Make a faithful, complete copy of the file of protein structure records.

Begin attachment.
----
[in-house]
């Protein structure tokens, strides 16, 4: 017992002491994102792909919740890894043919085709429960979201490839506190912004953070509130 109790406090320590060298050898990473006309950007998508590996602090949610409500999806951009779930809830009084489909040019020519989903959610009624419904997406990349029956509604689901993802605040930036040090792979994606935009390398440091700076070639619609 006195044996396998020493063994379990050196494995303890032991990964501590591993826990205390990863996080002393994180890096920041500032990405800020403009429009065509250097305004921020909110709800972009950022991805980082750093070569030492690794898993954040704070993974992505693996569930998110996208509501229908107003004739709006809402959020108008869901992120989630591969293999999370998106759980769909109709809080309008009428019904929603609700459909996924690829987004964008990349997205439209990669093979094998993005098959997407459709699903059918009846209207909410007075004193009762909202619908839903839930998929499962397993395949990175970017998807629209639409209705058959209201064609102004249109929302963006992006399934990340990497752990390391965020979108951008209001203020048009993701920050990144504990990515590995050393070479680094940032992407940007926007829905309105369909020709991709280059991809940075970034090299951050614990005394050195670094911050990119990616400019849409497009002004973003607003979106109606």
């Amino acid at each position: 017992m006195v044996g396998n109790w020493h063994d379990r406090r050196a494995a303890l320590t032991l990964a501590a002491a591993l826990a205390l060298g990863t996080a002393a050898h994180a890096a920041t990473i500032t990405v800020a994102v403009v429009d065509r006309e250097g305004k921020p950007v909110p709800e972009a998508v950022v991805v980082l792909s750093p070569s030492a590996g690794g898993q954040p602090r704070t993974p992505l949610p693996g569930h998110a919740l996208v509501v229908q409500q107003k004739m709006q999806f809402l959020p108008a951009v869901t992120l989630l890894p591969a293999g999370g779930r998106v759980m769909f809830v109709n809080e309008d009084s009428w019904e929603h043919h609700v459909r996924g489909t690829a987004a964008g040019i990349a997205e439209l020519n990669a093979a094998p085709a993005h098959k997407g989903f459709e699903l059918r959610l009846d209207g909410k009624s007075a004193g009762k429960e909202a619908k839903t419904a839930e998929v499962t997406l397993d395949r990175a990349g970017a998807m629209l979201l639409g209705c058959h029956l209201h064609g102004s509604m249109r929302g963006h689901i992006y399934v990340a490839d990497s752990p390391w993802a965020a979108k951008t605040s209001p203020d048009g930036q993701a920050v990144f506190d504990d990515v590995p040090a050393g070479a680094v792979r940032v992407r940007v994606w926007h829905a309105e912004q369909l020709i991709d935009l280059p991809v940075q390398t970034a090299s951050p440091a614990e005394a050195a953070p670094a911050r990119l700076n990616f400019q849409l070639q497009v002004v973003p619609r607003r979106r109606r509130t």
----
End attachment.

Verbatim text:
[in-house]
């Protein structure tokens, strides 16, 4: 017992002491994102792909919740890894043919085709429960979201490839506190912004953070509130 109790406090320590060298050898990473006309950007998508590996602090949610409500999806951009779930809830009084489909040019020519989903959610009624419904997406990349029956509604689901993802605040930036040090792979994606935009390398440091700076070639619609 006195044996396998020493063994379990050196494995303890032991990964501590591993826990205390990863996080002393994180890096920041500032990405800020403009429009065509250097305004921020909110709800972009950022991805980082750093070569030492690794898993954040704070993974992505693996569930998110996208509501229908107003004739709006809402959020108008869901992120989630591969293999999370998106759980769909109709809080309008009428019904929603609700459909996924690829987004964008990349997205439209990669093979094998993005098959997407459709699903059918009846209207909410007075004193009762909202619908839903839930998929499962397993395949990175970017998807629209639409209705058959209201064609102004249109929302963006992006399934990340990497752990390391965020979108951008209001203020048009993701920050990144504990990515590995050393070479680094940032992407940007926007829905309105369909020709991709280059991809940075970034090299951050614990005394050195670094911050990119990616400019849409497009002004973003607003979106109606």
């Amino acid at each position: 017992m006195v044996g396998n109790w020493h063994d379990r406090r050196a494995a303890l320590t032991l990964a501590a002491a591993l826990a205390l060298g990863t996080a002393a050898h994180a890096a920041t990473i500032t990405v800020a994102v403009v429009d065509r006309e250097g305004k921020p950007v909110p709800e972009a998508v950022v991805v980082l792909s750093p070569s030492a590996g690794g898993q954040p602090r704070t993974p992505l949610p693996g569930h998110a919740l996208v509501v229908q409500q107003k004739m709006q999806f809402l959020p108008a951009v869901t992120l989630l890894p591969a293999g999370g779930r998106v759980m769909f809830v109709n809080e309008d009084s009428w019904e929603h043919h609700v459909r996924g489909t690829a987004a964008g040019i990349a997205e439209l020519n990669a093979a094998p085709a993005h098959k997407g989903f459709e699903l059918r959610l009846d209207g909410k009624s007075a004193g009762k429960e909202a619908k839903t419904a839930e998929v499962t997406l397993d395949r990175a990349g970017a998807m629209l979201l639409g209705c058959h029956l209201h064609g102004s509604m249109r929302g963006h689901i992006y399934v990340a490839d990497s752990p390391w993802a965020a979108k951008t605040s209001p203020d048009g930036q993701a920050v990144f506190d504990d990515v590995p040090a050393g070479a680094v792979r940032v992407r940007v994606w926007h829905a309105e912004q369909l020709i991709d935009l280059p991809v940075q390398t970034a090299s951050p440091a614990e005394a050195a953070p670094a911050r990119l700076n990616f400019q849409l070639q497009v002004v973003p619609r607003r979106r109606r509130t």